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Although shipping is the most efficient mode of cargo transport, maritime transport emits around 940 million metric tons of CO₂. This is roughly 2.5 per cent of total global emissions.
In 2018, the International Maritime Organization (IMO) adopted an initial strategy to cut overall greenhouse gas emissions from shipping in half by 2050. It now has a timetable in place for implementing the strategy.
The Norwegian Government is even more ambitious, seeking to reduce the country’s emissions of greenhouse gases by at least 50 per cent and towards 55 per cent by 2030.
In order to facilitate a green revolution in shipping, the private and public sectors in Norway joined forces and established the Green Shipping Programme.
The programme has taken its cue from Silicon Valley and is launching pilot projects as early as possible. New solutions are implemented quickly and further developed from there in direct dialogue with customers.
Twenty large-scale pilot projects have been launched thus far. These include a hydrogen-powered speed boat, a bunkering vessel, and Altera Infrastructure Norway's dual-fuel e-shuttle tankers, as well as two projects to develop green ports.
Another pilot project is the world’s first autonomous, fully electric container ship, Yara Birkeland. It is being built by the Norwegian fertiliser company Yara, with KONGSBERG delivering all key technologies. The vessel was originally scheduled for launch in 2020, but the project has been put on hold due to the COVID-19 pandemic.
As for passenger transport, requirements for energy efficiency and emissions are now weighted in all public procurement tenders for ferries in Norway. Thanks to this, there will be a total of 70 all-electric and hybrid ferries in operation along the Norwegian coastline by 2021.
New requirements have been introduced for the cruise industry as well. All cruise ships and ferries in World Heritage fjords must be emission-free from 2026.
The rise in electric ferries also brings with it additional investments in battery and charging technology. Wärtsilä, for instance, has already developed a wireless instant charging system for electric ferries based on ground-breaking research from SINTEF Energy Research.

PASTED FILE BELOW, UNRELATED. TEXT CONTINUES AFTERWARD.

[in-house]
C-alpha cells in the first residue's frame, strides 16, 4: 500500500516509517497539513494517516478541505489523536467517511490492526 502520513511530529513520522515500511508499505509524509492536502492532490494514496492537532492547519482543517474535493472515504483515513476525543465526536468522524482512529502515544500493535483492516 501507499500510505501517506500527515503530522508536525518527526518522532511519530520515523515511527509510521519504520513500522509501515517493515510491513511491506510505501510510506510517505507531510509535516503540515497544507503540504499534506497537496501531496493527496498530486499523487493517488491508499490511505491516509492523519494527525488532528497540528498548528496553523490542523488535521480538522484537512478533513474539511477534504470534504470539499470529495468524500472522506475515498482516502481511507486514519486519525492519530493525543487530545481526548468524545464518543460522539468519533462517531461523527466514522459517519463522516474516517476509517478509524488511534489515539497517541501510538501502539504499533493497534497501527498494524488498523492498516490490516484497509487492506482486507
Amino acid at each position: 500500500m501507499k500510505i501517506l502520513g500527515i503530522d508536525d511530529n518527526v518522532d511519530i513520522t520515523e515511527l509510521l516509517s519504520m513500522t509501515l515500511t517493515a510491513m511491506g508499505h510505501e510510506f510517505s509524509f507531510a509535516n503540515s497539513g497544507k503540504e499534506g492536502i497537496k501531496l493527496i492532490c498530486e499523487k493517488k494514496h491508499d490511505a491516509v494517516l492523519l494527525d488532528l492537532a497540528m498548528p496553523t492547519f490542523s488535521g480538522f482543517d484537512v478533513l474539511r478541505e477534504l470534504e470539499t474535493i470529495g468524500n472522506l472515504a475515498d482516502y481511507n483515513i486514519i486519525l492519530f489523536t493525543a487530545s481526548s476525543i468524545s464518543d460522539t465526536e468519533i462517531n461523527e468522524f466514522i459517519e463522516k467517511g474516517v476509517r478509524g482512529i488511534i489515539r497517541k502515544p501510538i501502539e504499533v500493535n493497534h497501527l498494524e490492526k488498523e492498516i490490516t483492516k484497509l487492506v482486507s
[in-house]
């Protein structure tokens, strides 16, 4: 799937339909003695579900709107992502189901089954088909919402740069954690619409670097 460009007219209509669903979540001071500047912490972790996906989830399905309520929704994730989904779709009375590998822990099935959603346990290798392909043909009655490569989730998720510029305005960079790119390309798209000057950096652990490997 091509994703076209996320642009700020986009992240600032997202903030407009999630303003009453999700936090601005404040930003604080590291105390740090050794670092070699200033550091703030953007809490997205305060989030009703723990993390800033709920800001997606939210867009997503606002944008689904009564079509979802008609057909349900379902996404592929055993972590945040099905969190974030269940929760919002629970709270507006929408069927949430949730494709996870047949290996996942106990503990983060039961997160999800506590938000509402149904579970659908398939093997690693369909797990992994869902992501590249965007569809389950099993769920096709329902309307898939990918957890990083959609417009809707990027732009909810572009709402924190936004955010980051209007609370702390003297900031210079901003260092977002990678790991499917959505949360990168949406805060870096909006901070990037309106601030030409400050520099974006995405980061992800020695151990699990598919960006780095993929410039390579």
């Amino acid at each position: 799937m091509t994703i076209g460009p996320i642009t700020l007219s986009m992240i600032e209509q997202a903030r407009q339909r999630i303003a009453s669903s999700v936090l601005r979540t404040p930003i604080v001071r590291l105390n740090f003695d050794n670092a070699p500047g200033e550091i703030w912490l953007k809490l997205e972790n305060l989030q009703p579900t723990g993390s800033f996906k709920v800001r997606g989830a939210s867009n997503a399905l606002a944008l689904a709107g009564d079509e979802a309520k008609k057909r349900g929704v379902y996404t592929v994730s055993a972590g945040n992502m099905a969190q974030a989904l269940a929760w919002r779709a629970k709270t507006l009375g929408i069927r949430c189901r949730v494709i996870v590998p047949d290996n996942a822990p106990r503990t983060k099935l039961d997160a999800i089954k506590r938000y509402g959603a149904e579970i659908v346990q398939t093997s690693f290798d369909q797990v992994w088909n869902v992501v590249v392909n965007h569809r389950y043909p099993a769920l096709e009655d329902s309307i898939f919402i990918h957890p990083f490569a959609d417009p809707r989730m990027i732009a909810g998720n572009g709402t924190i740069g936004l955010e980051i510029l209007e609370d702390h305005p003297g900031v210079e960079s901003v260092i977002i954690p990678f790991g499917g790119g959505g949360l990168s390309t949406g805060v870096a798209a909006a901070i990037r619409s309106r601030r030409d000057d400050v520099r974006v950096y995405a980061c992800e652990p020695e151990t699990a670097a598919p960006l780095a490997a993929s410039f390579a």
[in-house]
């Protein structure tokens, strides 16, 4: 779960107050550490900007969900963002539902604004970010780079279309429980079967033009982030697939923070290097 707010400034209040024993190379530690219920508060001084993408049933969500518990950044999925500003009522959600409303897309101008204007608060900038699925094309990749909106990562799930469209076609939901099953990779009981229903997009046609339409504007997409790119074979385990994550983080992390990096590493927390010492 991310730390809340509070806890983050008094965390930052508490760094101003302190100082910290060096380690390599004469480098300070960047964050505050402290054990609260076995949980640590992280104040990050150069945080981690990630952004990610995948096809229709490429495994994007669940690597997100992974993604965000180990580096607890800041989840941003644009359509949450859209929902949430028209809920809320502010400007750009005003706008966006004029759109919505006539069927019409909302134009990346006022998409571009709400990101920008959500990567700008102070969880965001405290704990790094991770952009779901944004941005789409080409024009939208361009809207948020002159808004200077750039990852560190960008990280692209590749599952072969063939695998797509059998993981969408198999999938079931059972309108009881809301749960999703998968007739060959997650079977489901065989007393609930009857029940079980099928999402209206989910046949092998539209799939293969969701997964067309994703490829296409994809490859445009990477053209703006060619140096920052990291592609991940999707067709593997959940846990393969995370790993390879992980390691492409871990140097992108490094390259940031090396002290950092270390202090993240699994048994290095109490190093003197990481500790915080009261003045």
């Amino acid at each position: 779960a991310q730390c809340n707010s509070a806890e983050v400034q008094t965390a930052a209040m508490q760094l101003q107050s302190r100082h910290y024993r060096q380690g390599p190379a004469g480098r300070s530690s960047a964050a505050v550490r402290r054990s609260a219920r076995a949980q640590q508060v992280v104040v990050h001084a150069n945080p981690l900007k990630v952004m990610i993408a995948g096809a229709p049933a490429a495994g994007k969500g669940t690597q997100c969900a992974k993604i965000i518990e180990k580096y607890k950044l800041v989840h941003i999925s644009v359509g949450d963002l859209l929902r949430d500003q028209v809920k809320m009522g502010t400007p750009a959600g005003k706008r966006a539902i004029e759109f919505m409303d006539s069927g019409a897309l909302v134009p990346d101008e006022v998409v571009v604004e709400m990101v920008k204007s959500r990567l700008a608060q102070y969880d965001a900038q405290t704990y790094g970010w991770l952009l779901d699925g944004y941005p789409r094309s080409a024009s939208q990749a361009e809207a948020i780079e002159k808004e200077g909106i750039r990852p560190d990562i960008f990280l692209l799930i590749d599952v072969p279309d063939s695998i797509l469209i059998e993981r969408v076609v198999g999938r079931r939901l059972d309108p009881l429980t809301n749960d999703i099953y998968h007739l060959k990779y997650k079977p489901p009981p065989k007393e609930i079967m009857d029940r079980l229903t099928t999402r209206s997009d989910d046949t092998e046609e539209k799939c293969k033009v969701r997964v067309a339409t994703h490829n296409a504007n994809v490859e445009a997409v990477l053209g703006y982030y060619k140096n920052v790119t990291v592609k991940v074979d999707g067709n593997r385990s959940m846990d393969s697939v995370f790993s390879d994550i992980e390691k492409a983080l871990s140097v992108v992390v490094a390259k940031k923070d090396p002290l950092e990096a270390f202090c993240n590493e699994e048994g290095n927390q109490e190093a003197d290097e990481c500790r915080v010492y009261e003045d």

Hydrogen is a promising green fuel, particularly for short sea shipping, as hydrogen fuel cells have no other emissions than heat and water. Two pilots under the Green Shipping Programme are exploring building a hydrogen ship and hydrogen infrastructure, respectively. The Norwegian company HYON is involved in both projects, and specialises in complete, tailor-made solutions for a broad range of vessels.
Ports, too, have an important role to play in making shipping greener. When ships are docked, they often rely on polluting diesel generators for their power. Add to this the number of electric vessels that need charging, and the demand for port electrification is clear.
With Europe’s largest shore power facility, Port of Bergen in Western Norway has already made great strides in electrification. The port has also introduced a new environmental reporting tool to reduce greenhouse gas emissions and air pollution from cruise ships moored in port.
Another initiative suggests giving larger container ships a slot time in ports, like they do for airplanes at airports. The Norwegian Centre of Expertise (NCE) Maritime CleanTech says this will reduce the number of ships waiting outside ports to unload and reload. Having a specific arrival time means ships can more easily plan their route and speed to achieve the lowest possible emissions.
These initiatives are only the beginning and their results can help other countries to reach the IMO’s target of 50 per cent emissions cuts. Policy, regulations and national targets are guiding Norway’s quest for green shipping, with the public and private sectors working closely together to find the best solutions.